To try to figure out what exactly that story is and why we still have it, we have to separate out the folk tale that is Cinderella, though, from the turn of phrase that is “Cinderella story.” Americans will call almost anything a Cinderella story that involves a good thing happening to someone nice. We slap that title on movies and books, but also on basketball games won by tiny schools full of scrawny nerds, small businesses that thrive and even political ascendancies that upend established powers.
The actual Cinderella tale, while a nebulous thing that can be hard to pin down with precision, is more than that. There’s very little that’s common to every variant of the story, but in general, you have a mistreated young woman, forced to do menial work, either cast out or unloved by her family. She has an opportunity to marry well and escape her situation, but she gets that chance only after being mistaken for a higher-status person, so she has to get the man who may marry her to recognize her in her low-status form, which often happens either via a shoe that fits or some kind of food that she prepares.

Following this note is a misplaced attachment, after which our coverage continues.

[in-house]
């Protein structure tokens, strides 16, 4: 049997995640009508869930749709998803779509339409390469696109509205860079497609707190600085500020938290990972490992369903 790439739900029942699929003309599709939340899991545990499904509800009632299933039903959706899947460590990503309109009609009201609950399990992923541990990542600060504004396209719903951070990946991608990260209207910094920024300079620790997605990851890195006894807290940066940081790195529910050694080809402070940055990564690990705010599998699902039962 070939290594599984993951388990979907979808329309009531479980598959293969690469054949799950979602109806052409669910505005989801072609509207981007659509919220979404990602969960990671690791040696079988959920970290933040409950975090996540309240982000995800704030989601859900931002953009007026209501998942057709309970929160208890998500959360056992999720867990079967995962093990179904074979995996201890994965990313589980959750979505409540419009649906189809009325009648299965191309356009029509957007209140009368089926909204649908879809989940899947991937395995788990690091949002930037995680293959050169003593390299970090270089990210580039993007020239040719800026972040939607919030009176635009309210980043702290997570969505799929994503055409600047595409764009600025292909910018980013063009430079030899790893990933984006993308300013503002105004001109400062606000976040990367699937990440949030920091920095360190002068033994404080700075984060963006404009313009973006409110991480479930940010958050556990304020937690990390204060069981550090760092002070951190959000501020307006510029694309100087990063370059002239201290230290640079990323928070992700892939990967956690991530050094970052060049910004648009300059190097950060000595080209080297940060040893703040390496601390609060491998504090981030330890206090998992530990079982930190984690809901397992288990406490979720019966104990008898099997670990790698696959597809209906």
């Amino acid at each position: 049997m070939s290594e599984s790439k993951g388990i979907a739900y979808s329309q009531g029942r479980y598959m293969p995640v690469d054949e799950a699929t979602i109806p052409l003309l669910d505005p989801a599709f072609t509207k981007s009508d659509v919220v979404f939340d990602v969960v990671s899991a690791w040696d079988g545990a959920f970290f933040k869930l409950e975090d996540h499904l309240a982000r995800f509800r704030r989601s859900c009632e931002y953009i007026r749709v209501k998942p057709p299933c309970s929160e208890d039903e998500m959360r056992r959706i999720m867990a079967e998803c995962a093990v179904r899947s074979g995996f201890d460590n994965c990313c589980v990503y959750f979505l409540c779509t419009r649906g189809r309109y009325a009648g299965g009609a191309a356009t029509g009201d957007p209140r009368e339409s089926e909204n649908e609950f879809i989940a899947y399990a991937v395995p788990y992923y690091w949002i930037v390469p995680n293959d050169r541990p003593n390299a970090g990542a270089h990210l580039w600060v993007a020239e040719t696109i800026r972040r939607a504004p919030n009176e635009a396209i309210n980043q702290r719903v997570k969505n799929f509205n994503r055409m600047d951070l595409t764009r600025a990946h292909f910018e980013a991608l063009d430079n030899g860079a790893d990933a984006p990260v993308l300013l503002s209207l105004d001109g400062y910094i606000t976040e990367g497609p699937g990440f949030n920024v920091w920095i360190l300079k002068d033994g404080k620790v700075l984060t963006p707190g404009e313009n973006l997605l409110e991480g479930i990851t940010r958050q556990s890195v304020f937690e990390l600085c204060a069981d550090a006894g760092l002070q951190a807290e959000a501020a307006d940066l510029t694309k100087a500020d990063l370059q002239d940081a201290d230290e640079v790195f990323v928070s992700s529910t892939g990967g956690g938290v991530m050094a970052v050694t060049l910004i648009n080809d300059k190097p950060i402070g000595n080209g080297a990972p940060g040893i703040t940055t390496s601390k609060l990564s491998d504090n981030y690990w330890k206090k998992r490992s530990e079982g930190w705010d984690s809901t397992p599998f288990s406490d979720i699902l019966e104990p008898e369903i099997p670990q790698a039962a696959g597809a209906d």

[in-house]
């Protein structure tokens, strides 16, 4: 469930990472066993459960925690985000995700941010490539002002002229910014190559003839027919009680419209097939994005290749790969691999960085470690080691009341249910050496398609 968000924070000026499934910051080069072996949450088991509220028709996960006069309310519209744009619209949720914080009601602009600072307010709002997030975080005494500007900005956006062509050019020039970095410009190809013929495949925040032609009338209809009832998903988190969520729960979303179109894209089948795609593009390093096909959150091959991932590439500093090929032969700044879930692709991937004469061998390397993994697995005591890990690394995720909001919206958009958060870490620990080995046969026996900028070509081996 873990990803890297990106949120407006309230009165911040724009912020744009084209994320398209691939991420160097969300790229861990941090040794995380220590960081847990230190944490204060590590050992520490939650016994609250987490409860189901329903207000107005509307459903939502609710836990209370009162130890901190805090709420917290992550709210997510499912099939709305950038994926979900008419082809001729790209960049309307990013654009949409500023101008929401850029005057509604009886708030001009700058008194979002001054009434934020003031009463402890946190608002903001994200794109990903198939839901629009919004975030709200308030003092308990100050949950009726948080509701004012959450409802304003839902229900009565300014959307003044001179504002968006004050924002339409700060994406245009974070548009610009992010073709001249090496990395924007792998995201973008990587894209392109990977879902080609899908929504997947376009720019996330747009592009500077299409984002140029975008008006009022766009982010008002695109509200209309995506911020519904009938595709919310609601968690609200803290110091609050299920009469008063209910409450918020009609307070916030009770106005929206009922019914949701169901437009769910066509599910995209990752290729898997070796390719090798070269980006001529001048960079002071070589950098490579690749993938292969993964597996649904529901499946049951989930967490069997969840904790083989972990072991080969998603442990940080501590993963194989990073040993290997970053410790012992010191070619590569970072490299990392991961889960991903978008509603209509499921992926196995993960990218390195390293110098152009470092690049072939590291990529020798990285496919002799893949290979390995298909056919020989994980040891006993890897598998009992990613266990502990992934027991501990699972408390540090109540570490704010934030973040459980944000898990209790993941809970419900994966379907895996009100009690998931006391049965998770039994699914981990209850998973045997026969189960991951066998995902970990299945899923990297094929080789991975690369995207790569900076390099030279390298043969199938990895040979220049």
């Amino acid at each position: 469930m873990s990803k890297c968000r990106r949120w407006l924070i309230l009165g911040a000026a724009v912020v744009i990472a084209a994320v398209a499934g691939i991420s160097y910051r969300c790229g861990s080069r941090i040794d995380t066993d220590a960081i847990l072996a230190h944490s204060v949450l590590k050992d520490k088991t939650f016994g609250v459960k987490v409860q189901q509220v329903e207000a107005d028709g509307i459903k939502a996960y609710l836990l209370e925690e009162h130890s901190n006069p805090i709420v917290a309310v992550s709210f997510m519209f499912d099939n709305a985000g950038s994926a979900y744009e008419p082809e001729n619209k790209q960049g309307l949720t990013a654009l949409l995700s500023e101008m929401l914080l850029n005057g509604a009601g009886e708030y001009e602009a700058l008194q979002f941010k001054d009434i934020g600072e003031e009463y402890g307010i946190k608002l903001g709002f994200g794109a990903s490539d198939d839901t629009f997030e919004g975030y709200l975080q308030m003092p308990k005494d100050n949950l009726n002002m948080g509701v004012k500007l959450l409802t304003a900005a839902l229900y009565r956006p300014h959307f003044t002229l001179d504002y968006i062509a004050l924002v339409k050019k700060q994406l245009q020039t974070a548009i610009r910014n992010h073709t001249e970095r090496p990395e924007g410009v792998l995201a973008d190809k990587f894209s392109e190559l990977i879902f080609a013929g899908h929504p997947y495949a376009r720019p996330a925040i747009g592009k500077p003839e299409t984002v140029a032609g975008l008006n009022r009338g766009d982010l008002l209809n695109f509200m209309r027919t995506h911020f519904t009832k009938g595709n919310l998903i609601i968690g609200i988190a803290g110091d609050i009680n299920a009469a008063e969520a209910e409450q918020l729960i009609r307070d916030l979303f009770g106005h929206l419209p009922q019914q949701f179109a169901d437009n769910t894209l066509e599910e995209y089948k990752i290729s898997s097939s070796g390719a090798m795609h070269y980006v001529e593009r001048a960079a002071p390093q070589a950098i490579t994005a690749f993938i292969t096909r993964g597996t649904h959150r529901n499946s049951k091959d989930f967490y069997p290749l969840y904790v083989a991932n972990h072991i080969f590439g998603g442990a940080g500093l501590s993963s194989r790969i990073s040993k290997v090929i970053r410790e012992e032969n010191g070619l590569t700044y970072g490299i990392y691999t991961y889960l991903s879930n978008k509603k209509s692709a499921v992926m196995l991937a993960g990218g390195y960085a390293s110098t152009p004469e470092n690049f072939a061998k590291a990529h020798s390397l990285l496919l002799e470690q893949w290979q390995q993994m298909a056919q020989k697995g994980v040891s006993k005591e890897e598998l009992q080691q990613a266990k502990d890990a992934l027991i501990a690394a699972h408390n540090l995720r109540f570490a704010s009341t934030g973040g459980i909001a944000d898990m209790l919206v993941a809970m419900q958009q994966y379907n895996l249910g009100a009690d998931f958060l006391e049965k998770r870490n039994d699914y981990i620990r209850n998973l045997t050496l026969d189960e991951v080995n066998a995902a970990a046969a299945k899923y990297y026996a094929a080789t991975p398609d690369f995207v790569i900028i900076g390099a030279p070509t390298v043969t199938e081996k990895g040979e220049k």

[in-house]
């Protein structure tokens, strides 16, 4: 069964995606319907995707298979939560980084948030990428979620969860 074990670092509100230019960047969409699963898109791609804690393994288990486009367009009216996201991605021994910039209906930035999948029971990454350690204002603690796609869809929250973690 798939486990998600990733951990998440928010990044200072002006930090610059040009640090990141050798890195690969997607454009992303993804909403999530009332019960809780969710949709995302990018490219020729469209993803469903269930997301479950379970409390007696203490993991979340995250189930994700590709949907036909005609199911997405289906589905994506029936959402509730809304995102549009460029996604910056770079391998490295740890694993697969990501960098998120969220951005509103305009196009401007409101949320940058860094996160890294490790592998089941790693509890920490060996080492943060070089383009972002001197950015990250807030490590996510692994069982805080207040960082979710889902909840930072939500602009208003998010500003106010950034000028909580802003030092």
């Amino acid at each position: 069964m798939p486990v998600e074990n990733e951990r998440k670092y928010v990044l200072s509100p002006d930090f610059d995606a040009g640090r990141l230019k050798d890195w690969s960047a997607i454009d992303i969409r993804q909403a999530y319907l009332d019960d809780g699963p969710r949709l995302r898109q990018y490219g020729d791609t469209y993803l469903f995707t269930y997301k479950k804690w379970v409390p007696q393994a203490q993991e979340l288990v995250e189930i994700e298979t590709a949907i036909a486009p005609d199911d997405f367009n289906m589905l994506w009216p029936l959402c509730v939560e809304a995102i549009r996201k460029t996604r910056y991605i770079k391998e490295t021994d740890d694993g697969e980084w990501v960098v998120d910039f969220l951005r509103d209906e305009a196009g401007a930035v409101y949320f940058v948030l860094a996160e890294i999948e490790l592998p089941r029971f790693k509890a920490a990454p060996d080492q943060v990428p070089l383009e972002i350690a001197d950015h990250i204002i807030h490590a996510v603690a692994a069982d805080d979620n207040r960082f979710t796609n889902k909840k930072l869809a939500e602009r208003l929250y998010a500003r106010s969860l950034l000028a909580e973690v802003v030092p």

—Linda Holmes, writing for NPR about the “endlessly evolving” story of Cinderella.